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The Joy Luck Club

by Amy Tan

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What seems familiar and exotic to June upon her arrival in Guangzhou, and why does she compare China to America?

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Jing-Mei, or "June," has been worried about her journey to China because of the weight of her mother’s long-ago decision; learning that she had half-sisters was a momentous revelation. Her preconceptions of China include imagining both the country and her sisters in the distant past before her birth. She is surprised to realize that “Communist China” is not entirely composed of antiquated buildings and collective farms. The skyscrapers of Guangzhou and even the mini-bar supplies in their modern hotel are surprising to her. She experiences the sights as forgotten memories rather than as new visions, feeling the Chineseness inside her is emerging.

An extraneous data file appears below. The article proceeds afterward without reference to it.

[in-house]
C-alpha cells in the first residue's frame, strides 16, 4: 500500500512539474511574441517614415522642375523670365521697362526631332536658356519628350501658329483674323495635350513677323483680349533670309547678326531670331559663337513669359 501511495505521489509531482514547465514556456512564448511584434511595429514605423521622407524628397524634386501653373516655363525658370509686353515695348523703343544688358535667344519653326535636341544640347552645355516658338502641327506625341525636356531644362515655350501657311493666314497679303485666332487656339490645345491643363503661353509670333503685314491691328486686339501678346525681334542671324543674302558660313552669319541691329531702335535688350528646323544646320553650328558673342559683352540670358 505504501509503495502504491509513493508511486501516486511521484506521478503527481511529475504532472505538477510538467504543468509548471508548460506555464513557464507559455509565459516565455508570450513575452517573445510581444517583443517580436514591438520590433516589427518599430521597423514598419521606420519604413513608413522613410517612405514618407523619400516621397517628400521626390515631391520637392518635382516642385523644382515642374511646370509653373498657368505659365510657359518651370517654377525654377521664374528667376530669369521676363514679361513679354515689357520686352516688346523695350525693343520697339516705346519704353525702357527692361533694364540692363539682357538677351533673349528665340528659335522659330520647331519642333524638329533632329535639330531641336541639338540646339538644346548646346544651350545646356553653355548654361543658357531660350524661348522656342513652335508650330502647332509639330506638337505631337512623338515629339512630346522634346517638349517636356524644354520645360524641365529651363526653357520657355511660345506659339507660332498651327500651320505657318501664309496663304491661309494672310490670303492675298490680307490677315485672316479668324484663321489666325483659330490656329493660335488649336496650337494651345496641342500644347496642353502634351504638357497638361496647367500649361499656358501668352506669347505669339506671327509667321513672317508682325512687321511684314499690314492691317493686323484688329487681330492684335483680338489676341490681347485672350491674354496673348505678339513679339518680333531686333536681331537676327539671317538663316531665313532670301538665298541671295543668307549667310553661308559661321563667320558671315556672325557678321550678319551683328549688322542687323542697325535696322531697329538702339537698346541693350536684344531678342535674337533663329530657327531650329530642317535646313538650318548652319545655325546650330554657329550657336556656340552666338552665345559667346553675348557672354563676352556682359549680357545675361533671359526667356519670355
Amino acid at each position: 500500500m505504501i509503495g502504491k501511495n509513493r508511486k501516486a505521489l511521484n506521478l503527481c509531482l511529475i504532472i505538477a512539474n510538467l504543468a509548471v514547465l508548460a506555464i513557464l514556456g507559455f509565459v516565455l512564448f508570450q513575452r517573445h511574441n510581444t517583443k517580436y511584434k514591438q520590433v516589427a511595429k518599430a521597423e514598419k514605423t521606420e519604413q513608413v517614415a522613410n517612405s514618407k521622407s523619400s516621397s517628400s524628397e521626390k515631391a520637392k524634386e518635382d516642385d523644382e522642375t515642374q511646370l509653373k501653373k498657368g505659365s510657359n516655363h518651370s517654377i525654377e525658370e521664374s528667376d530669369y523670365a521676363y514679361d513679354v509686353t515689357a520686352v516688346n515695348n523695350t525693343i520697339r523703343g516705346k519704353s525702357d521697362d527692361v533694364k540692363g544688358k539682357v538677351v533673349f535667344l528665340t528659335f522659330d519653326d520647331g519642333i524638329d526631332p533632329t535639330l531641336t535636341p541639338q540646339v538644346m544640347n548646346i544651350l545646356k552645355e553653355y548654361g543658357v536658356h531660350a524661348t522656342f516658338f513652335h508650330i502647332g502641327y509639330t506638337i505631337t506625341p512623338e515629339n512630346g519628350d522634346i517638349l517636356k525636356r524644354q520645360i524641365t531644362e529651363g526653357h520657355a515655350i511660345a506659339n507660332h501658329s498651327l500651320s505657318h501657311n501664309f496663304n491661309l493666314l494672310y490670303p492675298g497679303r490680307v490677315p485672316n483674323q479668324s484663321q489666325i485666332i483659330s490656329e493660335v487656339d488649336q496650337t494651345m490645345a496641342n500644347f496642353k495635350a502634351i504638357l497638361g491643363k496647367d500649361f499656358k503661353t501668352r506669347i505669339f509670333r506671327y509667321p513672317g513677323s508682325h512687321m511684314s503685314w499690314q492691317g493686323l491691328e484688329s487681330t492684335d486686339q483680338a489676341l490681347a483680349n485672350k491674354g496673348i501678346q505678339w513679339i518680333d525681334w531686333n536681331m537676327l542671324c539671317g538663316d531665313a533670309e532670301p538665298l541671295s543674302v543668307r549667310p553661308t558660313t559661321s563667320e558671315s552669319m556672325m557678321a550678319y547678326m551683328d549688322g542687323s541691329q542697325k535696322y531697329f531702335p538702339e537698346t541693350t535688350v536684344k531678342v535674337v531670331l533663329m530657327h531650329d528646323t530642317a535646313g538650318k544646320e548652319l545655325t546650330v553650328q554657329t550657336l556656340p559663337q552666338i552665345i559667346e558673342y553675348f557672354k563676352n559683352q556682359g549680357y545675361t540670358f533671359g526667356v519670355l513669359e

When she meets her sisters in Shanghai, she is initially shocked at the sight of them. She sees one of them first and at that instant thinks she sees her late mother. Then she sees the other and realizes that they are the twins. Jing-Mei had thought of them as the infants her mother abandoned, and sometimes as little girls, but never as women older than herself.

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